Swim: The swim was a time trial, and we had been assigned our numbers based on our estimated swim time. I was really doubting my estimate (15:00) at that point - I was 179, and I saw numbers as high as 282. I can swim faster than 100 people here?? Not likely! Not being pessimistic, just realistic - I CAN swim, but I swim slower than most everyone I see working out at the gym. I did get a chance to get in the water and get adjusted to it. It wasn't too cold, but I was thankful for the wetsuit because it was only in the high 50's outside. The swim course was two zigzaggy loops around the ginormous outdoor pool. People were running right into the shallow end, so when I was told to go, I imitated them and high-kneed it until I thought I could swim. As it turns out, my hand was still skimming the bottom, so I got up, ran more, and swam again.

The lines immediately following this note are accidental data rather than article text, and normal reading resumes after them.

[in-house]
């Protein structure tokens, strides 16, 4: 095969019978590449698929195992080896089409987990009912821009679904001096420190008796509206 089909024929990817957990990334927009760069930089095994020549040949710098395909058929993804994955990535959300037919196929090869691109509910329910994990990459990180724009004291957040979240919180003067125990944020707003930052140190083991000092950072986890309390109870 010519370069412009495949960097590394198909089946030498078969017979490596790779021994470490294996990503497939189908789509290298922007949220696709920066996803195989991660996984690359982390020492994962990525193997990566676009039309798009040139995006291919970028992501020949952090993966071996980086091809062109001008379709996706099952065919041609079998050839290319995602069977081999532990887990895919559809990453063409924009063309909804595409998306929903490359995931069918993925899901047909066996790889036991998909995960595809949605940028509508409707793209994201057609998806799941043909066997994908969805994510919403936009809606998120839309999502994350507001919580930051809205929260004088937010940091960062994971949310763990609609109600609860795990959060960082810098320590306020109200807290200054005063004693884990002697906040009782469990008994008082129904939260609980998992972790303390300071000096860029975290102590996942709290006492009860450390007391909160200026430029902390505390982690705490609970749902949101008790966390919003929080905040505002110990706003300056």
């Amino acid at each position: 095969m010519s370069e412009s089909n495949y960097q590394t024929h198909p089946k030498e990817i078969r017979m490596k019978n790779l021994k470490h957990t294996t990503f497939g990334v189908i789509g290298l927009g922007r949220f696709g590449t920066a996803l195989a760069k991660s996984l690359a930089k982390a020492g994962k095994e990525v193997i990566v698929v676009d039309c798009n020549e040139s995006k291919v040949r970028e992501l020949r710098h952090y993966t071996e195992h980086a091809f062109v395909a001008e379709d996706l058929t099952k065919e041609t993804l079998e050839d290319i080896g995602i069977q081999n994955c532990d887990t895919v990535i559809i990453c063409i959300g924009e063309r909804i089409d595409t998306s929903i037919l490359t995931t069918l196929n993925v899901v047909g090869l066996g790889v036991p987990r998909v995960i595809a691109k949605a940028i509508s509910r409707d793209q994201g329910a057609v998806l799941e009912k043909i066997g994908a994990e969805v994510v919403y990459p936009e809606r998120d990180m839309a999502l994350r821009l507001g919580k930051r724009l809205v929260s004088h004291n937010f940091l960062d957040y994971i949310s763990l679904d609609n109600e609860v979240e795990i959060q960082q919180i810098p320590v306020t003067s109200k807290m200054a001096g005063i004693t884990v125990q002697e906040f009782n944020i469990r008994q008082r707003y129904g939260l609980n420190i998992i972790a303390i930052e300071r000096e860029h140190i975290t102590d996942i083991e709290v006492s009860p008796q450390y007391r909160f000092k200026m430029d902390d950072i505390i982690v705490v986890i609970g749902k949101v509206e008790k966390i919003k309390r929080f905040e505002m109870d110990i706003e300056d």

I was so obviously out of my element. It was NOTHING like swimming relaxed laps at the pool. I think between the nerves, the excitement, the wetsuit I'd only swam in once before, and the new environment, my brain got ten kinds of messed up. I couldn't take deep enough breaths and the idea of putting my face in the water - even though I can swim well over a mile's worth of laps at the gym with a pretty decent front crawl - freaked me out. So I swam front crawl with my face out of the water. I saw other people doing it, too, and I saw a guy backstroking. OK, I'm not the only one a bit freaked out, and I know it's normal to freak out during the swim portion of a tri, especially your first tri. I can do this. I can complete the swim even if I keep my face out of the water the whole dang time. I gave up on any sort of idea of how long the swim should/would take and decided I was just going to get through the dang thing even if I was the last one left in the water. Then I had to turn around a giant inflatable buoy thing....into a mass of people. I was being accosted by limbs, people were pushing my feet under, every time I tried to open my mouth for a deep breath I was getting splashed in the face. Holy crap, I have to stop. Put my feet down and.....I was in the deep end. No stopping. I fought back panic and flashbacks of every time that I've been frightened in water, down to when I was 8 and got in over my head at the wave pool at the Beach waterpark. I saw a guy hanging onto a ladder attached to the island in the deep end. See? He's freaked out too. You're so not alone. You're normal. See the ladder? Can you get to the ladder?? I had a clear path to the ladder with no people around. I could do that. Doggie paddled there (although someone got between me and the ladder so it was my turn to shove, sorry 'bout that), where I could hang on and put my feet on a ledge. I inched across the ledge like the other guy was doing, caught my breath. At the end of it, I felt ok to swim for a minute. I stopped shortly after to hang on to another inflatable thing, but soon ahead of me, I saw people walking in the water. Short swim later, and I could stand up and walk.